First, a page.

McLaren P1. Chris Goodwin. Life with a game changer

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There’s a key phrase in there: ‘transform. It’s easy to forget, given the MonoCell, the 903bhp combined power output and 245kph 9.8-second standing quarter mile times that the P1 is an actual road car. Having burned what it can off it’s über-grippy Pirelli P Zero Corsas and giving its Akebono layered carbon ceramic brake discs a battering, the P1 can be switched from ‘drive it like you stole it’ mode to something almost serene at the push of the button. Less we forget the P1 has four IPAS drive modes, including Normal, Sport, Track and the full monty Race. The McLaren P1 is even capable of 12 kilometres on electric power alone.

“Developing the car to excel on the track was relatively easy,” Chris laughs, clearly amused by my reaction to this. “At the other end of the spectrum, we’ve developed the car to be driven in electric E mode around town, silently and with zero emissions. So it’s not just that we have a powerful car in a straight line, or that has good handling, or has great brakes. All of those elements we’ve maximised and then at the last cycle of development, we’ve been able to tune them all so they work well together. It’s more than two cars really. It’s a multi-faceted car.”

Here then we have a performance machine different in style not just to the F1 but to the preceding 12C too, which was hardly a wet rag to begin with. It’s important to note as well that whilst McLaren’s MP4-12C took some pretty impressive criticism on the chin thanks to its conservative/’boring’ looks designed in the wind tunnel, there’s been little of the same abuse hurled at the P1. Like it or loathe it, you could hardly call the new hypercar’s looks ‘boring’.

“There’s nobody on the planet who would say this is a boring looking car. It looks amazing, and there are a huge number of valid reasons why the 12C had a more conservative styling, since it was our launch car. Now we’ve been able to do something a bit more adventurous, and this looks amazing. I just love it!

“Comparing this with a 12C, we’ve taken the performance potential and just gone absolutely through the roof. So we’ve got more tyre grip available to us, a suspension system that’s creating more grip, an aerodynamic platform that is creating even more downforce, and an electric motor that gives double the power of a F1 KERS. So there is some overlap, briefly with the 12C, but we soon disappear off in terms of performance.”

So performance to turn even the heartiest of constitutions, aerodynamic looks straight out of an MC Escher painting, and a comfortable driving mode for the rear world. Hard to believe the detailed scrutinisers at Woking – with their pristine white benches and McLaren tick-embossed polo shirts – could have created a Jekyll and Hyde car: Lamborghini yes, but McLaren? It’s to wonder how a fully stripped-out McLaren P1 would handle life on the track, even more so given the team’s disappointing F1 campaign in 2013. Of course to do so brings with it its own issues…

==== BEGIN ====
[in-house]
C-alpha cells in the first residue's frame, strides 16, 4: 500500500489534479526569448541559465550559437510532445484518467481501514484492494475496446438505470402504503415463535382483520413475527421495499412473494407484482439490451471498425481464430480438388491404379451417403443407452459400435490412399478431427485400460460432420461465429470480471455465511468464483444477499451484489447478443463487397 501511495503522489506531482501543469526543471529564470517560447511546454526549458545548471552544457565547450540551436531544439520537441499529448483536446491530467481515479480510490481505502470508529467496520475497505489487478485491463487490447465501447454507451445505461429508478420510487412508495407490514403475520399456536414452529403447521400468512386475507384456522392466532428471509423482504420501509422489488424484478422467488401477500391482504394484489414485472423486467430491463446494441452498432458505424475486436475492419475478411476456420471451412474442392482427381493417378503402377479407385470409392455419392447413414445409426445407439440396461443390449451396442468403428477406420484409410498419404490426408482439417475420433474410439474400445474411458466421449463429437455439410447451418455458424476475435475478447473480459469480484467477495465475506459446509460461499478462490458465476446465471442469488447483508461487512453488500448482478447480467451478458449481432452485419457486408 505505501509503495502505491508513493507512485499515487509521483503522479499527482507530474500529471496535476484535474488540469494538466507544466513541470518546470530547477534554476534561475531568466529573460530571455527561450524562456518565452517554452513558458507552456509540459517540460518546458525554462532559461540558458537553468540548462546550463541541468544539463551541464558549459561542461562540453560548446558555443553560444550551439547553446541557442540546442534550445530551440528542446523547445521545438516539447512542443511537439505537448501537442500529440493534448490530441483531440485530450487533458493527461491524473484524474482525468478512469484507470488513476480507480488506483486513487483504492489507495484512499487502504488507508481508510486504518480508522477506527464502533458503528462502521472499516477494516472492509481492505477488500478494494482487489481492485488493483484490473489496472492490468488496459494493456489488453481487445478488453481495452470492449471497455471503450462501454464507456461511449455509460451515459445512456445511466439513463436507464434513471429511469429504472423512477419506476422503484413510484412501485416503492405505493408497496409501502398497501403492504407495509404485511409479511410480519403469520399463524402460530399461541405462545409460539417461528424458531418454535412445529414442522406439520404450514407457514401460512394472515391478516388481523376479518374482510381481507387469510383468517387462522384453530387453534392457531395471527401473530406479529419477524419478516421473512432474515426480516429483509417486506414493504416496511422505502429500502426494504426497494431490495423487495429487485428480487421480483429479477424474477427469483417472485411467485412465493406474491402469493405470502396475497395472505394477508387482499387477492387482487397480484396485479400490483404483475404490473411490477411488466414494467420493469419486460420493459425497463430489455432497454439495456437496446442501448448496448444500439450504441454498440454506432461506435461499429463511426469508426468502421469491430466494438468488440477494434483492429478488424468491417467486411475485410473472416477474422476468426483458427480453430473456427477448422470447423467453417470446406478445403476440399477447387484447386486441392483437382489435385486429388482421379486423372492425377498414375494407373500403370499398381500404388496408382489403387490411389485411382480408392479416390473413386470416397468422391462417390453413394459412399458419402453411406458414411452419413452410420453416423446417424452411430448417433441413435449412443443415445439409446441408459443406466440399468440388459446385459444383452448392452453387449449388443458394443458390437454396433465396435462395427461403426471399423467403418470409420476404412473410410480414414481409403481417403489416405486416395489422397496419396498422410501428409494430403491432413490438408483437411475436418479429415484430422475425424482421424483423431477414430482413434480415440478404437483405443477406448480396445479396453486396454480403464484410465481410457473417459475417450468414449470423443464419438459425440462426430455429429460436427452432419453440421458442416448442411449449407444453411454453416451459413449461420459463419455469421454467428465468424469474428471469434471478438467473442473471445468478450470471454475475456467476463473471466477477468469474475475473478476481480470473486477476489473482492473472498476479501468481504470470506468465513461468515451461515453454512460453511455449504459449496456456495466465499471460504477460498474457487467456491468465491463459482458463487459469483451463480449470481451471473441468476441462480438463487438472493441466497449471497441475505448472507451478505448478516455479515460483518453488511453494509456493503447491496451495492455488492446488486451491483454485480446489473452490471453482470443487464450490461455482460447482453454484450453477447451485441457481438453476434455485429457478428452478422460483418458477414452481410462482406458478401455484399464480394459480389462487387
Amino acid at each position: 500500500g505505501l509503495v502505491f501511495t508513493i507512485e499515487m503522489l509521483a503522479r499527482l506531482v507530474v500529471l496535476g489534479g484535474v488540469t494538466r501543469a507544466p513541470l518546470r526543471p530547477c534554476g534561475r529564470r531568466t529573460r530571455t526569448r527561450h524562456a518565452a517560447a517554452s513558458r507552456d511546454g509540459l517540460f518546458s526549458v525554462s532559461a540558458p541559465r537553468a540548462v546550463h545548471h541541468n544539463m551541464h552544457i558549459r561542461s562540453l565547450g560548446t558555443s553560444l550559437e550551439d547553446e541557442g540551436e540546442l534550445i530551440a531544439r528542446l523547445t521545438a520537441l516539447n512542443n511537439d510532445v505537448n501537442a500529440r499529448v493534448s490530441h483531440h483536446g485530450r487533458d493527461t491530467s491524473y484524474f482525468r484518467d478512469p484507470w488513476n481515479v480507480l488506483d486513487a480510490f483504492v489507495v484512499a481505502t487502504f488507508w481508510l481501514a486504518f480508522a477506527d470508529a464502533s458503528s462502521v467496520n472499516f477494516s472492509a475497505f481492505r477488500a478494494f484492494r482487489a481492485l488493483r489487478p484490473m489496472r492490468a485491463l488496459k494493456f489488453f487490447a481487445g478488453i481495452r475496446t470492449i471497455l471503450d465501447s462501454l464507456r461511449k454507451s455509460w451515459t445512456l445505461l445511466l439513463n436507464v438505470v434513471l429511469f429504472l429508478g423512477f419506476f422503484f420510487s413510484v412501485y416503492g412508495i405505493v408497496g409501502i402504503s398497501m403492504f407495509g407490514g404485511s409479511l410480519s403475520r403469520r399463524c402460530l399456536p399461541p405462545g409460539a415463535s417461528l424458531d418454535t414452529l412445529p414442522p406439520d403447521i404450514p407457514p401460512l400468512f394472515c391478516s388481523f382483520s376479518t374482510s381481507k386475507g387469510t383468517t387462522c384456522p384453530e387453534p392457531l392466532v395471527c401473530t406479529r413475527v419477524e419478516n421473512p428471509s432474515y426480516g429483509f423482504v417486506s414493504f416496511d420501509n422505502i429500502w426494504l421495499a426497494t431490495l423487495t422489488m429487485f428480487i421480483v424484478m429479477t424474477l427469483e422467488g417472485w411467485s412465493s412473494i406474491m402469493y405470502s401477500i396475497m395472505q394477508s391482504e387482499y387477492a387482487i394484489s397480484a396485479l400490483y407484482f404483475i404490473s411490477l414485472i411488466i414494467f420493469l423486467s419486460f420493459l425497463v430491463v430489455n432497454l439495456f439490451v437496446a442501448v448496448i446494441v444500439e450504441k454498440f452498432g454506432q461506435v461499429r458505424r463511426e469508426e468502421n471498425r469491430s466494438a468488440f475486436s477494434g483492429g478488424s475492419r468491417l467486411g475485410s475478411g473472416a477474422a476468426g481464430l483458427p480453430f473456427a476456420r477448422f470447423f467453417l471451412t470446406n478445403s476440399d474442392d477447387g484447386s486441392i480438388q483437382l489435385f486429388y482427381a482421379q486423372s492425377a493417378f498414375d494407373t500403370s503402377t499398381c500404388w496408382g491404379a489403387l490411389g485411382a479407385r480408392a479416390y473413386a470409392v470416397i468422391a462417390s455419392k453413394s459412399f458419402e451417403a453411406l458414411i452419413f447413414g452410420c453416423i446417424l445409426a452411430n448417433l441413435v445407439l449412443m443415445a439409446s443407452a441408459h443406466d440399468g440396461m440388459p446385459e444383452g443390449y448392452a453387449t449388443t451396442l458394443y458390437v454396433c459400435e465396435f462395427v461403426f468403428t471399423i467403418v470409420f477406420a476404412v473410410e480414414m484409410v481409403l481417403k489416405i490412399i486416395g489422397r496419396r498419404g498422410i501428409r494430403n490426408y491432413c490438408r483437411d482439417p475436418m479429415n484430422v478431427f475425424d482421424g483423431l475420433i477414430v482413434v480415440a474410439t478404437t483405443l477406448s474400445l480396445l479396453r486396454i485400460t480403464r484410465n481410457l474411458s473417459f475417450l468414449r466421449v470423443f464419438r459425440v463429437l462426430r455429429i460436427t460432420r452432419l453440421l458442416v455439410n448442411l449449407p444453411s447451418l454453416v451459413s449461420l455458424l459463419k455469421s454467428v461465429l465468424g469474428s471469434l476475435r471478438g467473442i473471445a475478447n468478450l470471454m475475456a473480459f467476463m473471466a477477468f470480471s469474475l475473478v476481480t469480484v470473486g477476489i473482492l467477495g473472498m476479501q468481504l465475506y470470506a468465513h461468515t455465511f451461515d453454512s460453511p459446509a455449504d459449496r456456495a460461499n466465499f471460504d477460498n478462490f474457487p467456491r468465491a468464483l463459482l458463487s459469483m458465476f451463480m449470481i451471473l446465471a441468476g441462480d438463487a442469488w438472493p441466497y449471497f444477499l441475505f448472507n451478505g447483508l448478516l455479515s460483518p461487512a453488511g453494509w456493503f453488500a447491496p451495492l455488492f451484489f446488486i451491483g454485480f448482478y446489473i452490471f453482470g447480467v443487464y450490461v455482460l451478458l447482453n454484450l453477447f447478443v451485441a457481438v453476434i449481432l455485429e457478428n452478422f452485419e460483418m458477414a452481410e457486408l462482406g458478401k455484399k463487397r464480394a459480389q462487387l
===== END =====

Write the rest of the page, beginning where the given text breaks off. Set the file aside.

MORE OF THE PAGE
“With almost 900bhp, there’s only so much horsepower you can use in the real world. The P1 has been developed to fit the bill in the Arctic circle, in the desert, at the Nürburgring, at Silverstone, on the highway. If you want to narrow it down, of course, yes, you could be more track focused at the expense of the city or conversely more city focused at the expense of the track. But for a totally street legal car, there’s really not a great deal left in the tank.”

As iPhone and Canon flashes fire away around us, it’s clear the P1’s fanbase is growing, and whether or not a roadster will take its place when the Motor Show returns to Dubai in two years time remains to be seen. McLaren has a few things up its silver sleeve at the moment, but it’ll be a long time before an F1/P1 successor rears its aerodynamically sculpted head from the drawing board.

“There’s plenty more to come,” says Chris. “It’s well documented that we’re aiming at increasing our product line-up, so we have other projects that we’re working on for the future. In this particular niche, the hypercar market, it will be a while before we try to repeat or replace what we’ve done with the P1.

“It’s an absolute game changer. It’s the car for the time”


McLaren P1
Engine: V8 / twin turbo / 3799cc
Power: 903bhp @7500rpm
Torque: 531lb ft @ 4000rpm
Transmission: Seven-speed SSG
Body structure and suspension: Carbon fibre MonoCage / aluminium front and rear frames / RaceActive chassis control
Brakes: Akebono layered carbon ceramic discs / forged and hardened steel bells / 390mm (front) / 380mm (rear)
Wheels: 19 x 9-in J (front) / 20 x 11.5-in J (rear)
Tyres: 245/35 ZR19 (front) / 315/30 ZR20 (rear) / Pirelli P Zero Corsa
Weight (dry): 1395kg
0-100kph: 2.8sec
0-200kph: 6.8sec
0-300kph: 16.5sec
100kph-0: 2.9sec / 99-ft
200kph-0: 4.5sec / 380-ft
300kph-0: 6.2sec / 806-ft
Top speed: 350kph (electronically limited)

Categories: Road


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